Expert problem-solving is driven by powerful languages for thinking about problems and their solutions. Acquiring expertise means learning these languages -- systems of concepts, alongside the skills to use them. We present DreamCoder, a system that learns to solve problems by writing programs. It builds expertise by creating programming languages for expressing domain concepts, together with neural networks to guide the search for programs within these languages. A ``wake-sleep'' learning algorithm alternately extends the language with new symbolic abstractions and trains the neural network on imagined and replayed problems. DreamCoder solves both classic inductive programming tasks and creative tasks such as drawing pictures and building scenes. It rediscovers the basics of modern functional programming, vector algebra and classical physics, including Newton's and Coulomb's laws. Concepts are built compositionally from those learned earlier, yielding multi-layered symbolic representations that are interpretable and transferrable to new tasks, while still growing scalably and flexibly with experience.
We reduce the computational cost of Neural AutoML with transfer learning. AutoML relieves human effort by automating the design of ML algorithms. Neural AutoML has become popular for the design of deep learning architectures, however, this method has a high computation cost.To address this we propose Transfer Neural AutoML that uses knowledge from prior tasks to speed up network design. We extend RL-based architecture search methods to support parallel training on multiple tasks and then transfer the search strategy to new tasks. On language and image classification data, Transfer Neural AutoML reduces convergence time over single-task training by over an order of magnitude on many tasks.
This document provides an overview of the material covered in a course taught at Stanford in the spring quarter of 2018. The course draws upon insight from cognitive and systems neuroscience to implement hybrid connectionist and symbolic reasoning systems that leverage and extend the state of the art in machine learning by integrating human and machine intelligence. As a concrete example we focus on digital assistants that learn from continuous dialog with an expert software engineer while providing initial value as powerful analytical, computational and mathematical savants. Over time these savants learn cognitive strategies (domain-relevant problem solving skills) and develop intuitions (heuristics and the experience necessary for applying them) by learning from their expert associates. By doing so these savants elevate their innate analytical skills allowing them to partner on an equal footing as versatile collaborators - effectively serving as cognitive extensions and digital prostheses, thereby amplifying and emulating their human partner's conceptually-flexible thinking patterns and enabling improved access to and control over powerful computing resources.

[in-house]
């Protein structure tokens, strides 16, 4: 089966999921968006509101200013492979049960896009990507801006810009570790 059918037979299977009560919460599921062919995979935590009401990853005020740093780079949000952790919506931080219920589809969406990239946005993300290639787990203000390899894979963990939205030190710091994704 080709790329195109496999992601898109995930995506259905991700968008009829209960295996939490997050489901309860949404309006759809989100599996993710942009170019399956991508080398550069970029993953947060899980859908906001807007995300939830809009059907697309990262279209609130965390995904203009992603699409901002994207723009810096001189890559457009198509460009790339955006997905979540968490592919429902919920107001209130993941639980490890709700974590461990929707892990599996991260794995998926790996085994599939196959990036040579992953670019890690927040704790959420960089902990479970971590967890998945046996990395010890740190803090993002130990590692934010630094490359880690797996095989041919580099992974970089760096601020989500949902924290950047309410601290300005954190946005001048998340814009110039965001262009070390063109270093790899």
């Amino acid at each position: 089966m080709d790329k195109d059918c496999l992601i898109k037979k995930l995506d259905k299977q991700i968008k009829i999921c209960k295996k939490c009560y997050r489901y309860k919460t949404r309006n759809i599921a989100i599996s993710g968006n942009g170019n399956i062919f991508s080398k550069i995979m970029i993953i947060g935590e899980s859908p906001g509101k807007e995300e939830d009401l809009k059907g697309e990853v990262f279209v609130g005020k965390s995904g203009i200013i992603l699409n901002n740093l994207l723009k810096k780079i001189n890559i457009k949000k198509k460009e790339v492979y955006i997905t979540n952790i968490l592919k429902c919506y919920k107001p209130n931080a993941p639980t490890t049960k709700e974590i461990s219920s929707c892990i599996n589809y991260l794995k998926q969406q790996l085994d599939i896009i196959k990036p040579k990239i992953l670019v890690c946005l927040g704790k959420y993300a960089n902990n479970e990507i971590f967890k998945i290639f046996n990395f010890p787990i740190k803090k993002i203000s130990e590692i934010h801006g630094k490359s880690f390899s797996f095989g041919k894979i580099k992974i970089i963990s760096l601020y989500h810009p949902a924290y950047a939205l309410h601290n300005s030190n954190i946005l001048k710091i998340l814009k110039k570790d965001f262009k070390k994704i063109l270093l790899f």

Machine learning models are powerful but fallible. Generating adversarial examples - inputs deliberately crafted to cause model misclassification or other errors - can yield important insight into model assumptions and vulnerabilities. Despite significant recent work on adversarial example generation targeting image classifiers, relatively little work exists exploring adversarial example generation for text classifiers; additionally, many existing adversarial example generation algorithms require full access to target model parameters, rendering them impractical for many real-world attacks. In this work, we introduce DANCin SEQ2SEQ, a GAN-inspired algorithm for adversarial text example generation targeting largely black-box text classifiers. We recast adversarial text example generation as a reinforcement learning problem, and demonstrate that our algorithm offers preliminary but promising steps towards generating semantically meaningful adversarial text examples in a real-world attack scenario.
Deep learning models require extensive architecture design exploration and hyperparameter optimization to perform well on a given task. The exploration of the model design space is often made by a human expert, and optimized using a combination of grid search and search heuristics over a large space of possible choices. Neural Architecture Search (NAS) is a Reinforcement Learning approach that has been proposed to automate architecture design. NAS has been successfully applied to generate Neural Networks that rival the best human-designed architectures. However, NAS requires sampling, constructing, and training hundreds to thousands of models to achieve well-performing architectures. This procedure needs to be executed from scratch for each new task. The application of NAS to a wide set of tasks currently lacks a way to transfer generalizable knowledge across tasks. In this paper, we present the Multitask Neural Model Search (MNMS) controller. Our goal is to learn a generalizable framework that can condition model construction on successful model searches for previously seen tasks, thus significantly speeding up the search for new tasks. We demonstrate that MNMS can conduct an automated architecture search for multiple tasks simultaneously while still learning well-performing, specialized models for each task. We then show that pre-trained MNMS controllers can transfer learning to new tasks. By leveraging knowledge from previous searches, we find that pre-trained MNMS models start from a better location in the search space and reduce search time on unseen tasks, while still discovering models that outperform published human-designed models.